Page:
20 January 2021 | News
Using the INSPIRE Faculty programme Dr Vimalraj and his research team is further working to develop transgenic zebrafish model by use of the CRISPR/Cas9 gene-editing tool
Scientists are exploring an alternative anti-cancer therapy that involves targeting tumour generated by the formation of new blood vessels which allow the delivery of oxygen and nutrients to the body's tissues, technically called angiogenesis.
Dr Vimalraj Selvaraj, Centre for Biotechnology, Anna University, Chennai, a recipient of the INSPIRE Faculty Fellowship instituted by the Department of Science & Technology, Government of India, is exploring the role of compensatory angiogenesis signalling cues as key targets for cancer therapy.
He has already found that nitric oxide (NO) plays a key role in switching off angiogenesis under tumour microenvironment and that the melatonin hormone suppresses tumour angiogenesis.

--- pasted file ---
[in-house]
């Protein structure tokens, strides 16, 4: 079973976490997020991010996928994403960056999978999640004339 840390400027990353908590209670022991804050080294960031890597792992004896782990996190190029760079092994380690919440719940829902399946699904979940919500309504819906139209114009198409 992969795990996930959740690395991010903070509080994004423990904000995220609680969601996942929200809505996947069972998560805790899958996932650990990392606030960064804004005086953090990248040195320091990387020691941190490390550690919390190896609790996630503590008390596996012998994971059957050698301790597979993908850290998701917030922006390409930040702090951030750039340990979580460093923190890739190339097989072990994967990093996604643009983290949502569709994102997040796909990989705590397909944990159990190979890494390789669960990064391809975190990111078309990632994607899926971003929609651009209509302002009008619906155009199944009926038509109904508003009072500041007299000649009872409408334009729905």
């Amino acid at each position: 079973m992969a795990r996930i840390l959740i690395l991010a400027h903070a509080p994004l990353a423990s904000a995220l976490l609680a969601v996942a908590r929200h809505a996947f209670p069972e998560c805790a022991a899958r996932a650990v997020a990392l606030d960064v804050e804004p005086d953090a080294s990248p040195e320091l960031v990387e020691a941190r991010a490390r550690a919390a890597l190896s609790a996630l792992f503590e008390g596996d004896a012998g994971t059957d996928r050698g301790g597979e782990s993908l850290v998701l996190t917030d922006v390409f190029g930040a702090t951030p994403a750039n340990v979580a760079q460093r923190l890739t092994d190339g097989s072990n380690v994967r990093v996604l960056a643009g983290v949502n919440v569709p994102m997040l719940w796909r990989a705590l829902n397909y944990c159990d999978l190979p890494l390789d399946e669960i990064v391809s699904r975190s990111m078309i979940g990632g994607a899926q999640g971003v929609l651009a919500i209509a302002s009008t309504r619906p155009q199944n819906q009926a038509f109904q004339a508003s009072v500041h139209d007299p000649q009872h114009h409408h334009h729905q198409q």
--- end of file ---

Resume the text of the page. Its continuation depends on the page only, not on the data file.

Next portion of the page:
Using the INSPIRE Faculty programme Dr Vimalraj and his research team is further working to develop transgenic zebrafish (which have exogenous genes added to their genome) model by use of the CRISPR/Cas9 gene-editing tool to further study the compensatory angiogenesis mechanism in tumour microenvironment. Differential expression of biomolecules between two types of angiogenesis (sprouting angiogenesis and intussusceptive angiogenesis ) and their molecular mechanism will be analysed using transgenic zebrafish models in tumour microenvironment.
The transgenic or CRISPR/Cas9 edited Zebrafish platform (TZP) can be used for studying the efficacy of a drug as anti or pro-angiogenesis in the next phase of the project.
The transgenic zebrafish model has been selected for the intussusceptive angiogenesis study because of its rapid development, optically transparent, high yield in offspring, and easy techniques for forward and reverse gene manipulation.